Ok Ryan and Gary, I got off my butt and figured out how to set up a simulated position in TOS. My observations are:

1.
Changing the interest rate in TOS never flows through to RTD greeks.

2.
Changing the yield in TOS never flows through to RTD greeks.

3.
The RTD greeks are always vol smile greeks ... changing to IIV in TOS never flows through to RTD greeks.

If anyone reading this can get different results then please post ...

Assuming my conclusions are accurate, TOS RTD greeks are even more useless than I thought ... and separately, I hope all you TOS users are using a better rate than 0.75% and a MUCH better yield than 0% for your screen analytics.

78. In my opinion and from my observations your conclusions are correct.

79. Steve: I agree with everything save one:
"3.The RTD greeks are always vol smile greeks ... changing to IIV in TOS never flows through to RTD greeks." <-- Untrue, Unless you happened to test with TOS screwed this up previously! I have observed that the RTD connection seems to need re-establishing after tweaking the TOS setting for Smile VS IIV. -- If your re-establish the RTD links after the TOS change (and after the change is observed within tos), then the RTD reflects the new IV setting results.

However, I agree with your final conclusion that using the TOS IV is a sloppy approximation of IV. Your paper aids in providing a much better approximation of IV.

80. Thanks for the correction Gary ... after fiddling around for an absurd length of time after the close (in the end had to shut down and restart TOS itself, as well as my RTD spreadsheet), I'm in agreement with you. I was able to do what I wanted which was to check that the IIV modeling is the same as the lousy vol smile modeling. I think I'm done with this stinky project.

81. Thanks! I can't wait to dig in. I'll heed your warning.

A couple of weeks ago when I was doing the calculation for gamma I noticed that the put and call gammas are different even though the formula is the same for both So I did not know why at the time but I figured it had something to do with the IV
So now that I learned where to change the IV in TOS I was wondering which IV is best to use as far as "fair price" is concerned
There are 3 choices
1 Volatility smile approximation
2 individual implied volatility
3 Fixed volatility per expiration date
I was playing with all 3 settings and from what I can see the individual implied volatility would be the closer one
None of the settings have any effect on the bid / ask price but looking at the price slice the individual implied volatility showed (+/-43) when buying or selling a put at the mark
The volatility smile showed +/- 104
While the Fixed volatility per expiration date showed +/- 427
Using the Theo price the Individual IV is even better at +/- 0.45 while the others showed +/- 60 and +/- 471 respectively

Is there any reason to use any of the other 2 settings ?
Is it maybe just to look at the greeks only ?
For some reason the Vega and Gamma numbers on the individual implied volatility setting are a little off between the price slice and the trade tab while the other 2 settings match exactly

83. Steve, I was able to back out the interest rate using your paper for guidance. It was a lot of fun. Thanks!

I'm curious about one thing though. What interest rate do you use for contracts under 60 DTE since your methodology works better for longer dated contracts? Right now I'm simply constructing a libor curve when trading closer to expiration. Do you think this will suffice or would you recommend something else?

Sent from my SM-G955U using Tapatalk

84. Yes, IMO Libor suffices very nicely, not because it's accurate but because it doesn't matter much for the short DTEs. However, for periods when short rates were very low you can do better with something very simple and conservative to take into account the market reality that option chain rates remain much higher than Libor for short DTEs ... for example, what I do to "take the edge off" the error is to freeze my option chain rates at 30-day Libor for DTEs less than 30 days. This isn't so important right now with the much flatter short-term yield curve. See the charts below for some examples.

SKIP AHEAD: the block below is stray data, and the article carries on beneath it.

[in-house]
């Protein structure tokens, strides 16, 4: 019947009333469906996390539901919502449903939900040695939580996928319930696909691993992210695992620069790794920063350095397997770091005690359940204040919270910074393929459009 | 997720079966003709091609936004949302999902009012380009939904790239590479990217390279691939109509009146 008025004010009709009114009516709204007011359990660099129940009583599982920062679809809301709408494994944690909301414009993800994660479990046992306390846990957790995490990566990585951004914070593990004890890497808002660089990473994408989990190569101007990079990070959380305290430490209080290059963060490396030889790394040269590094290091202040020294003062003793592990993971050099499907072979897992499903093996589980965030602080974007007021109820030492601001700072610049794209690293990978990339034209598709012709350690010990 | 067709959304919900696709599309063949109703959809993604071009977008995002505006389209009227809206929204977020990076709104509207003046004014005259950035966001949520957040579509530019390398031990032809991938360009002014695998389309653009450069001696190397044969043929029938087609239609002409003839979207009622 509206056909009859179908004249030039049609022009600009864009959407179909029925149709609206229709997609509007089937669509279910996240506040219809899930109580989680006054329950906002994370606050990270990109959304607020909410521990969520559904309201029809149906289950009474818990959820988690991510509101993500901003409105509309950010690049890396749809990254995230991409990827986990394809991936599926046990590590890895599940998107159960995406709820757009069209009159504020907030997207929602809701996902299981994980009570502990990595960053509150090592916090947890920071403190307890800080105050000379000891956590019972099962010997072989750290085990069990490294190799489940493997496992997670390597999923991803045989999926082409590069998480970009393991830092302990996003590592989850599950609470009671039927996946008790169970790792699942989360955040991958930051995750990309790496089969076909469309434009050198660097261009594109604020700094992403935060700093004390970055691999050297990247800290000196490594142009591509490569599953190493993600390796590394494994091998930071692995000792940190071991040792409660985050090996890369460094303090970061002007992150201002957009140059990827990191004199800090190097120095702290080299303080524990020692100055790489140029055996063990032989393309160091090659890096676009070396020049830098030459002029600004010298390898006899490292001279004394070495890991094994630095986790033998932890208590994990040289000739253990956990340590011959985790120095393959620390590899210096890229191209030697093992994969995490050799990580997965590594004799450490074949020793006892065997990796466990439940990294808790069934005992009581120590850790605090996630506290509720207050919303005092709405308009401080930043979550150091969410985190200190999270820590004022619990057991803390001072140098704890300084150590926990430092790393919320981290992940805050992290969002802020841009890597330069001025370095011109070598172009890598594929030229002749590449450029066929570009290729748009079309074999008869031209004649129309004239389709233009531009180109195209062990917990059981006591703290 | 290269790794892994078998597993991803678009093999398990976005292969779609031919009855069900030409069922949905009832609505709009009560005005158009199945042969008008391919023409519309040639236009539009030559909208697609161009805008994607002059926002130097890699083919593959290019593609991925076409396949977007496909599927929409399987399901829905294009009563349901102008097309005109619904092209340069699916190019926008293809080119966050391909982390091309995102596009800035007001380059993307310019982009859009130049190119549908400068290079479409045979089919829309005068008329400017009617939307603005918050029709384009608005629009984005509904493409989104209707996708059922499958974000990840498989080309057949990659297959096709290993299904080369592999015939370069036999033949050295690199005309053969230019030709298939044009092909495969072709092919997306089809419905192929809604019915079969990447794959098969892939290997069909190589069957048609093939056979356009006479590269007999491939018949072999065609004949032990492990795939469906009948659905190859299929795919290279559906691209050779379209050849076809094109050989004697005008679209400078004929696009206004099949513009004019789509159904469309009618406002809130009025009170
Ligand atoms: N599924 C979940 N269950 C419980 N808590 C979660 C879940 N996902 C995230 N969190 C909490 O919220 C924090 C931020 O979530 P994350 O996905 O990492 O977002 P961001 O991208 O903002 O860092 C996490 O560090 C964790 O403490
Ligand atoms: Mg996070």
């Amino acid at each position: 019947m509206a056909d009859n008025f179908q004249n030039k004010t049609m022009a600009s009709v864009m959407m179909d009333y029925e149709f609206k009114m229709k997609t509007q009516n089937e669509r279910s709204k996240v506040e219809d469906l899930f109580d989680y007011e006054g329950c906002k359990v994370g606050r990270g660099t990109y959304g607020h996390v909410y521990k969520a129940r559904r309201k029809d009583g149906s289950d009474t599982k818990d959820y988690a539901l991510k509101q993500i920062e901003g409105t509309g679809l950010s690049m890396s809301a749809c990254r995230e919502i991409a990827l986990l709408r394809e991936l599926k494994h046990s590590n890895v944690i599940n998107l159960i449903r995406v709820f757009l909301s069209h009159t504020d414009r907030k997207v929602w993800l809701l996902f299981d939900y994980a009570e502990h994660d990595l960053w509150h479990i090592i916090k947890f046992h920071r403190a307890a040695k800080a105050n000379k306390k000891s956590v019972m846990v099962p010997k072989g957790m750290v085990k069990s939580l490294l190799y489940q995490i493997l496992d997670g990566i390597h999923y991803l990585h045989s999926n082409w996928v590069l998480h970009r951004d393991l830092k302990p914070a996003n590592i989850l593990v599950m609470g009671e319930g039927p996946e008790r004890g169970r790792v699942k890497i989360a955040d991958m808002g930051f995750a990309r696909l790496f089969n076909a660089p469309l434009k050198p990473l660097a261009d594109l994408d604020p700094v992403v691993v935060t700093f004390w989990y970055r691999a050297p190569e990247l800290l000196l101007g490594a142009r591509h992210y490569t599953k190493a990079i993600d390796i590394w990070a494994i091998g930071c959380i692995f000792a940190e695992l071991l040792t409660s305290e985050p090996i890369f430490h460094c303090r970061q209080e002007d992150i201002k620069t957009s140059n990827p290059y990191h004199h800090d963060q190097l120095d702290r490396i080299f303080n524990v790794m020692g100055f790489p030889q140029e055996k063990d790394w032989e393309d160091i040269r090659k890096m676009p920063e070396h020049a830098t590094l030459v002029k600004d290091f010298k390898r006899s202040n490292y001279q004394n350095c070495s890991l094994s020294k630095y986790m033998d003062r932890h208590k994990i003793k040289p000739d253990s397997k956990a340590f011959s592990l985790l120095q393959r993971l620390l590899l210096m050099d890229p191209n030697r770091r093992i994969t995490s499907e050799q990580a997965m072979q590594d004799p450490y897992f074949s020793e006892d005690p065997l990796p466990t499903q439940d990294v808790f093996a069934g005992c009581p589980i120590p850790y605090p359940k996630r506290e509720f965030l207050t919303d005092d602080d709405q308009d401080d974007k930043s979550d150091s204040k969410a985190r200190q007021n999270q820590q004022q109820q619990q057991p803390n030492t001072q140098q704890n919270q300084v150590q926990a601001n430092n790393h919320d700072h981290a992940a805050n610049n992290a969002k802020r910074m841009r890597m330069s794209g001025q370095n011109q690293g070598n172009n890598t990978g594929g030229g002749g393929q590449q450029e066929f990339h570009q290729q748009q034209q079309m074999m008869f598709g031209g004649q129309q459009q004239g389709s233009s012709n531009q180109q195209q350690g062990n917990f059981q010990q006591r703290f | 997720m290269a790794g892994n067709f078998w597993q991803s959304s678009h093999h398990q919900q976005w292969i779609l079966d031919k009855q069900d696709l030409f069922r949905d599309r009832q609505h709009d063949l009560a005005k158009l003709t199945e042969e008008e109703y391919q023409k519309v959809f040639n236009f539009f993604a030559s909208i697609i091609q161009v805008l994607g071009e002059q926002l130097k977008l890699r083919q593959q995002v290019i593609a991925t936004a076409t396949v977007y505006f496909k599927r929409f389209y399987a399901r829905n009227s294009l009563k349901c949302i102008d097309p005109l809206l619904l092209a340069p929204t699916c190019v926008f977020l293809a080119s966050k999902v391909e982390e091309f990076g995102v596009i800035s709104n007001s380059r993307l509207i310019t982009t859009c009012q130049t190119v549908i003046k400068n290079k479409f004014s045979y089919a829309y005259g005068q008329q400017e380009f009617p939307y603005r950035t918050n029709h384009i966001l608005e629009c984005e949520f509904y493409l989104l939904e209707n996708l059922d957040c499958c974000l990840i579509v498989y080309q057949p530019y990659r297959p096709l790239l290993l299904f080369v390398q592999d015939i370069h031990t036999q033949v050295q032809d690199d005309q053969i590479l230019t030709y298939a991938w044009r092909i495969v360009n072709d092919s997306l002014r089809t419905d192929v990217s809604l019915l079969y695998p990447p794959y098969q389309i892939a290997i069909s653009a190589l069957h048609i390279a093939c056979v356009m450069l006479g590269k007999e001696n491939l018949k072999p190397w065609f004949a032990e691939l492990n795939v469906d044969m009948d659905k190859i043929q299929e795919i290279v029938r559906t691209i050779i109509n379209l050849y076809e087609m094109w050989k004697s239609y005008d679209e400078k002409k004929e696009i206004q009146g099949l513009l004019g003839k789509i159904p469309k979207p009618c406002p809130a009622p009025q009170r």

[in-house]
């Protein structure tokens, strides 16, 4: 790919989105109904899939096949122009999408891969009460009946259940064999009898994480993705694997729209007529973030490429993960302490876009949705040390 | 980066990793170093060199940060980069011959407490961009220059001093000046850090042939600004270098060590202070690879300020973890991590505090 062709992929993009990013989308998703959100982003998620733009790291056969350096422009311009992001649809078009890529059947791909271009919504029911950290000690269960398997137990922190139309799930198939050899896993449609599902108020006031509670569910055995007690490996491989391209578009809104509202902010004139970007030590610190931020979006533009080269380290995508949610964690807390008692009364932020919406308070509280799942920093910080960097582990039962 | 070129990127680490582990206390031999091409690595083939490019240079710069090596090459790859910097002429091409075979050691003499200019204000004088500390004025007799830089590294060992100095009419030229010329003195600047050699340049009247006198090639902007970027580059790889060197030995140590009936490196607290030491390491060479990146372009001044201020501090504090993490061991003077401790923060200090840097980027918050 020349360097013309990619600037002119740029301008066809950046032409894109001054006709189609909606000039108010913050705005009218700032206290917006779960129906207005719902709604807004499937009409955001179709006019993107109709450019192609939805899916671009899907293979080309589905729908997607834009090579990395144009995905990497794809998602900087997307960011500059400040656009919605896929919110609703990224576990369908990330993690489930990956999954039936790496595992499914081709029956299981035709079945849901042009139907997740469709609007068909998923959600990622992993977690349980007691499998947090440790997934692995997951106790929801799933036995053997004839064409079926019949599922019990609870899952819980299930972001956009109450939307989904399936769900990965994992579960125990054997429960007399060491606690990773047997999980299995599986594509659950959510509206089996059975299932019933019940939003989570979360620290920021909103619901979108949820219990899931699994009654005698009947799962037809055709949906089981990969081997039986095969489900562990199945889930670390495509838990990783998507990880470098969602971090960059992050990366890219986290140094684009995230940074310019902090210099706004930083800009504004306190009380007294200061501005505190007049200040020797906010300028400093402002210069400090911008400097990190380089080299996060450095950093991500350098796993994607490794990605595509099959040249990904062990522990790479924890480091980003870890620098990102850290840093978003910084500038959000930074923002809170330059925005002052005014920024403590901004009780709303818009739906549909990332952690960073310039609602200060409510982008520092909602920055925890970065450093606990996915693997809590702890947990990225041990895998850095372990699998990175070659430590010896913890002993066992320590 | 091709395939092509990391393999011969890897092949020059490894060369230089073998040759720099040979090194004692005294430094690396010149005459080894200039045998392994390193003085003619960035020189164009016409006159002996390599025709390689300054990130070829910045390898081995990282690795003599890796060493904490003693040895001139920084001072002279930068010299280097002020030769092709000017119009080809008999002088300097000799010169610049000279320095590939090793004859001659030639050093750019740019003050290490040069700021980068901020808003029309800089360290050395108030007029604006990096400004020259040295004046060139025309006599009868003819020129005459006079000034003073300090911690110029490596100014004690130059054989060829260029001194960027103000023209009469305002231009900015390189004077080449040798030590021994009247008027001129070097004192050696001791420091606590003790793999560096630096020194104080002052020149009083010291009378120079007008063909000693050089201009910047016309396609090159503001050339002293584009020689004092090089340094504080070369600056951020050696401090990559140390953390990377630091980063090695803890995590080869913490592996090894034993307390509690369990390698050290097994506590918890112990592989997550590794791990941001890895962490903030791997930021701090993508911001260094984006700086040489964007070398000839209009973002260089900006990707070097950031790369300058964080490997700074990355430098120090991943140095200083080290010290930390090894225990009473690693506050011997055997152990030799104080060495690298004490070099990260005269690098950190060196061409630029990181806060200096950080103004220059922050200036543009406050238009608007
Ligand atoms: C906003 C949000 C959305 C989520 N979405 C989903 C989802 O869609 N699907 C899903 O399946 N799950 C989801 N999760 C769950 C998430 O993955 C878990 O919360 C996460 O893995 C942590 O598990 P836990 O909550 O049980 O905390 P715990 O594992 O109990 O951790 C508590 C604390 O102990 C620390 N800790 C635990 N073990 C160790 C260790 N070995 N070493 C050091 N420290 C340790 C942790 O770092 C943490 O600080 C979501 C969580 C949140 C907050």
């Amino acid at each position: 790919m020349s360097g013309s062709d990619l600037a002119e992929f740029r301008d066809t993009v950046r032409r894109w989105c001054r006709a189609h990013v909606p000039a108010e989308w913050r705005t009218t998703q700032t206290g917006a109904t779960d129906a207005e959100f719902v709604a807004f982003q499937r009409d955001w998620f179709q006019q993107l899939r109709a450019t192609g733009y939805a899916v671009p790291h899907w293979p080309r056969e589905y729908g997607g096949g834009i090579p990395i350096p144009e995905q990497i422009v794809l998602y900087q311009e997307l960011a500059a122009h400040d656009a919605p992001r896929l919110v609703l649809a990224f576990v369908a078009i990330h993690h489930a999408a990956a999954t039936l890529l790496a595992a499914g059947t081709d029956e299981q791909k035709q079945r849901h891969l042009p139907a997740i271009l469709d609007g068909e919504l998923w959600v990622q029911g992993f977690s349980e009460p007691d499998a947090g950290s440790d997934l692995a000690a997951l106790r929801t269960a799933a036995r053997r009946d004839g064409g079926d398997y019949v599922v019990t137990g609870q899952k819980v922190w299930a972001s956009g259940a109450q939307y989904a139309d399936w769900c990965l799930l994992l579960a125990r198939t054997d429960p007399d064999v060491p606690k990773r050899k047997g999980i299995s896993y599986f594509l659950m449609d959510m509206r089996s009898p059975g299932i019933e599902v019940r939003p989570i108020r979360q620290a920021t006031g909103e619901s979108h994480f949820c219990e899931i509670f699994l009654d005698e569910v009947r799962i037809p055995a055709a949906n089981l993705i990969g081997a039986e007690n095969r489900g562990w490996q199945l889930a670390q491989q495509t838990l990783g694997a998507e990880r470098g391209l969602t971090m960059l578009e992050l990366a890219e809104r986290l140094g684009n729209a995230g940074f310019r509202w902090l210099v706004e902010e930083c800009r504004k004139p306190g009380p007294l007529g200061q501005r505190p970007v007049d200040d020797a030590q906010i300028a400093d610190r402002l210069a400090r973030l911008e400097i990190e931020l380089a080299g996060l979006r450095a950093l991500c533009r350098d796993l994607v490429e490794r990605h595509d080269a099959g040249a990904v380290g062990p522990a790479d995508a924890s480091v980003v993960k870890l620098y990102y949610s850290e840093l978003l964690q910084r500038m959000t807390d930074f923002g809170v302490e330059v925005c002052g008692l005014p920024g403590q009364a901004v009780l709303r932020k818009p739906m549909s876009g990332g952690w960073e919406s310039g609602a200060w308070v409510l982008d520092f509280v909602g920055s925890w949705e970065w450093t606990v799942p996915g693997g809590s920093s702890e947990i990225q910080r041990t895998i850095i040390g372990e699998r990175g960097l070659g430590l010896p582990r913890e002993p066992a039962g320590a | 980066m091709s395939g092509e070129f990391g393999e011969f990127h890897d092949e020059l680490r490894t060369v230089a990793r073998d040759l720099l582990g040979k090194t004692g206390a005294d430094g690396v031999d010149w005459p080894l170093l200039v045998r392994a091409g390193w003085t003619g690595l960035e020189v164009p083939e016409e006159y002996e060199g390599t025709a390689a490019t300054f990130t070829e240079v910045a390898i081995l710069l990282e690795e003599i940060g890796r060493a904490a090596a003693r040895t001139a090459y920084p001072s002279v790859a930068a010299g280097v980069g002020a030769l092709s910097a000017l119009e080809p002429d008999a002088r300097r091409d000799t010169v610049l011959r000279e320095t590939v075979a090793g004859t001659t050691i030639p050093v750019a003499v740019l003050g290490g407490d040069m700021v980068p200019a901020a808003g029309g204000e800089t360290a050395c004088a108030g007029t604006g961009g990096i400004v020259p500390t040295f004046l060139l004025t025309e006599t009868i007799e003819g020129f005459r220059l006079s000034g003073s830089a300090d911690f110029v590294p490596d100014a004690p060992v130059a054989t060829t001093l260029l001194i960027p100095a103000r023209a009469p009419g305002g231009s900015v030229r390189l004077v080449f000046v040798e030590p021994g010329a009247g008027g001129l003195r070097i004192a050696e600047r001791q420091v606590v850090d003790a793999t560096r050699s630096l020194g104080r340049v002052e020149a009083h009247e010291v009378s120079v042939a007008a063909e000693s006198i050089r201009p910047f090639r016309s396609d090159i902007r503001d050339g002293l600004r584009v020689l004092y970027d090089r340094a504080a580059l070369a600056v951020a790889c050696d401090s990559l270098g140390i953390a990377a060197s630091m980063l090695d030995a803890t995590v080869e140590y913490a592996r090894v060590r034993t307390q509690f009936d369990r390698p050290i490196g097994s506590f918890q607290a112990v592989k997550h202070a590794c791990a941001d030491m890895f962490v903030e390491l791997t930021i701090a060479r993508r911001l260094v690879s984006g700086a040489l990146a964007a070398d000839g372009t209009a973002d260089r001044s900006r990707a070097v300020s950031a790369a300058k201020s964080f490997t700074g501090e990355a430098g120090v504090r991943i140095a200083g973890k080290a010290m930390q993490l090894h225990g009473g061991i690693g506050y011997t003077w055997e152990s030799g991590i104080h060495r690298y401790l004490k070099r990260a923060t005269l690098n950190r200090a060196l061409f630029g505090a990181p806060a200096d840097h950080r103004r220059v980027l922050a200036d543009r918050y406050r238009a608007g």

What I actually do: Is brainless ... for the most part, I just leave the old rates and stop changing them as DTE gets short ... if/when I think about it, I chop them down a little. Again, this works because the error doesn't matter.

What you can do if you're still having fun: For the strike-by-strike forwards approach, write the algo into code where you can estimate with greater precision than the "eyeball method." For the chain-implied rates approach, extrapolate the well-determined curve from higher DTEs, either by eyeball or with code. See the charts below for how this might work.

If you have IB's Trader Workstation, you can use their rates for short DTEs and be much more accurate than Libor ... that's what I would do if I cared, since I have these rates in front of me all the time ... to me this is not worth the 60 seconds per day it would take as I'm very lazy.

Note: These charts are using my "30-day freeze" rule for Libor ... the older ones don't show the final plunge of Libor to near-zero.

Chain-implied rate versus Libor: March 2017 contract

Chain-implied rate versus Libor: June 2016 contract

Chain-implied rate versus Libor: March 2016 contract

85. Steve, I'm on IB. For LIBOR are you referring to the symbol EM which is the 1 month LIBOR rate?
I've also joined the club of folks that read your chain bootstrapping paper and implemented code to do it. I've noticed that the rate I've been routinely deriving is 1.4-1.5%, yet the LIBOR (based on EM) is around 0.99%. Does this make sense?
I'm using the 20170720 SPX expiry for these calculations - 76 DTE.

86. Yes, I noticed the same. This is exactly what I am doing as well. Anything less than 30 days will use the 1 month Libor rate. I leave out the overnight and 1 week from my yield curve construction.

To get an accurate Libor rate you must bootstrap a yield curve based upon the current USD rates which are quoted at 1 month, 2 months, 3 months, 6 months and 12 months. I'm using QuantLib for this. For those of you who are not programmers you may simply use IVolatility's Basic Options Calculator and type in SPX and your expiration. This will output today's calculated Libor rate for the DTE in question.

87. I've been using the section from the paper "Implying rates from the chain (2 methods)" to derive the rate from a snapshot of the chain prices for the given expiry.
Basically I iteratively calculate the linear regression slope of the calculated pvdiv values for the strikes with different rates. The iteration that produces the slope closest to 0 is the "real" rate.

88. No, I'm talking about the rates that IB actually uses in their option modeling, which should be "the real ones" since IB is (now, "was") Timber Hill. They are not that good, but they are usually better than Libor and I would especially not mind using them for short DTEs.

89. Short answer is "yes" (see chart), but it sounds like you may have a small upward bias in your estimates.

Chain-implied rate versus Libor for July 2017 contract:

90. That's fine but beware the well-known sensitivity of linear regression to outliers (this data is ferociously plagued with them). That's why I use the "simple-average-with-culled-outliers" algo, but regression should be equally good or better if done well.

91. I'll try your SMA with culled outliers method and compare results. Based on your chart I'm pretty close using the LRS method which makes me happy. I've been filtering out far OTM strikes because I noticed way more noise out there.

92. Wait, I sowed confusion talking about the simple average method as that's not directly related to rate estimation (MA is worthless here so far as I can tell) ... I was thinking too slow and typing too fast. I have not implemented any code for the "find-the-flat-line" algo, but if I did I would do exactly what you did with linear regression, with a loop or two for culling outliers, and perhaps doing calls, puts and calls+puts. Would need to take a fresh look at a bunch of data to make these ideas jell ... in any case, looks like you are doing a great job!